As the fog finally lifts over the 2011 Mississippi elections it has become clear that for the first time ever Mississippi will have a Republican Party majority in the Mississippi House of Representatives, the Mississippi Senate, a Republican Lieutenant Governor and a Republican speaker of the house as well as a republican governor.
If Mississippi Republicans were to choose a “player of the game” then Secretary of State Delbert Hosemann would certainly merit strong consideration. Secretary Hosemann’s sense of timing and keen eye for a judicial keyhole to pass through has the prospects of the Mississippi Republican Party potentially shining brightly for years to come.
The reader will recall the failure of the Legislature to adopt legislative redistricting plans for the House and Senate during the 2011 regular legislative session. Redistricting plans are adopted by resolution. For decades, each house has accepted the plan of the other by gentlemen’s agreement and without question. In 2011, however, the Senate, led by then Lieutenant Governor Phil Bryant, dug in rather than “rubber stamping” the House plan. Senate Republicans apparently sensed the need to position the Senate to take advantage of a political environment ripe for a shot at adding a Republican majority in the Mississippi House to that already existing in the Senate. Hence, the task of legislative redistricting headed to a panel of federal judges consisting of U.S. District judges Tom S. Lee and Louis Guirola and Judge E. Grady Jolly of the 5th Circuit Court of Appeals.
The three-judge panel was wrestling with possible solutions when Secretary of State Hosemann came before them citing language in the landmark Supreme Court legislative redistricting case, Reynolds V. Sims, that said 10 years was a reasonable minimum amount of time to require redistricting. Hosemann then pointed out that it had only been nine years, and not the minimum 10 since Mississippi had passed a legislative redistricting plan. The three-judge panel agreed and thus, the recent elections were held in the old, admittedly malapportioned districts.
Hosemann’s crafty judicial maneuver delayed the decennial redistricting process for one year, but more importantly left the redistricting task to be completed by a historically different legislature than would have been the case last year. Both houses and all of the leadership are now Republican. Redistricting has arguably become the most crucial political activity there is, aside from the election itself. Observers have opined that had the redistricting plan designed by the House in 2011, but refused by the Senate, gone into effect, the House could have likely stayed in Democratic hands. As it stands now, the Republicans can feel free to make use of computer technology to crunch the demographic data to create districts to their liking.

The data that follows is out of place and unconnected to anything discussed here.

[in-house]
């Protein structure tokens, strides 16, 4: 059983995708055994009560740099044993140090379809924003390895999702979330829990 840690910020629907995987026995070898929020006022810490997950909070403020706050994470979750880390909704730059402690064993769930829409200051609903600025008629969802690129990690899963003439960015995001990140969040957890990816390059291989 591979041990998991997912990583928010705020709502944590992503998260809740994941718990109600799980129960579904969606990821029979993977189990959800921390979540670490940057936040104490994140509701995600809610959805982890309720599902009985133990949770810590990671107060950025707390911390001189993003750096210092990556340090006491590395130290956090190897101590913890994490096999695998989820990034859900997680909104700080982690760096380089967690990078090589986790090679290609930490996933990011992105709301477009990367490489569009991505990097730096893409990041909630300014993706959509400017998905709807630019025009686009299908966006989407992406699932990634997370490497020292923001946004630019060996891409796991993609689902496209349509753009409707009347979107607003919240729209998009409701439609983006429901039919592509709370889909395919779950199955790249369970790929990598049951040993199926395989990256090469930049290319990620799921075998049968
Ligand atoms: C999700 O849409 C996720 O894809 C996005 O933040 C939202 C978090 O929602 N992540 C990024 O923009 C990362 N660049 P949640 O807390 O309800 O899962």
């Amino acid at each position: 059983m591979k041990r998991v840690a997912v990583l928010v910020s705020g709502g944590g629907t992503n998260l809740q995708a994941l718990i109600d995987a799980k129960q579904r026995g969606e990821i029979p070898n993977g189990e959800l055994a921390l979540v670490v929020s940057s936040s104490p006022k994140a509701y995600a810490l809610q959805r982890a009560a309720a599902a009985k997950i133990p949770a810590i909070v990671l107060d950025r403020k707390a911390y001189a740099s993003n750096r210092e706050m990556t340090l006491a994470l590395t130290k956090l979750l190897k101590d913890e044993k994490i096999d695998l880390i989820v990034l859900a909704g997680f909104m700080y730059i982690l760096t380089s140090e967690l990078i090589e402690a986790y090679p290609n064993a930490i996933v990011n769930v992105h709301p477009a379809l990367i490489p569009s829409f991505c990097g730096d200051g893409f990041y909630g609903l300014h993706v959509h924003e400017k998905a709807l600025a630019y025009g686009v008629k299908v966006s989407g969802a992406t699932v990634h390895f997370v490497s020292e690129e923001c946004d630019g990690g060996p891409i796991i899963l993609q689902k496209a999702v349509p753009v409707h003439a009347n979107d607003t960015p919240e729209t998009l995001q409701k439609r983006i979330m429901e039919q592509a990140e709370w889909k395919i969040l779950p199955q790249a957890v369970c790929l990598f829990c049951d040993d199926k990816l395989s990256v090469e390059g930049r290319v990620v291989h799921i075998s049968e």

Apparently, some solid homework has already been done behind the scenes since Republicans in the know have stated that the Democratic-rich Mississippi Delta will lose two seats. The question remains as to whether the Republican majority can pull the redistricting gambit off in a way that avoids a series of overly enthusiastic objections. Although the Delta has seen another in a series of census declines in population, the African-American population has grown six percent. The tendency of African-Americans to vote Democratic remains in the mid-1990s on a percentage-wise basis. The U.S. Justice Department is a potential target of persuasion if there is evidence of dilution of minority voting strength whether intentional or not. Furthermore, the three-judge panel is poised to resume deliberations, if need be, now that the full 10 years has passed since the last redistricting plan was approved.
The production of an acceptable redistricting plan has many hurdles to clear. Partisan warfare may not be the only impetus for malapportionment, or unequal representation, claims that arise. There is even talk from fast growing areas of the state that the Republican plan does not adequately reflect the population growth in one or more of these rapidly growing areas, which are virtually totally loyal to the Republican Party. While the GOP hopes to navigate this treacherous process in such a way that elections will not take place again until they are regularly scheduled to be held in 2015, there are certainly no guarantees. If a new Republican-designed plan does not pass muster then an alternative plan from another source could well be put in place, and elections held again in 2012.
No doubt the Republicans are glad to be able to take their chances with their hands firmly on the controls. Nevertheless, some are realizing an ominous threat for a 2012 re-run. What will happen if a plan somewhat, or perhaps considerably, less favorable to the GOP is put into place and this time legislative elections share the ballot with the re-election campaign of Barack Obama?
It seems that the well of political intrigue never runs dry.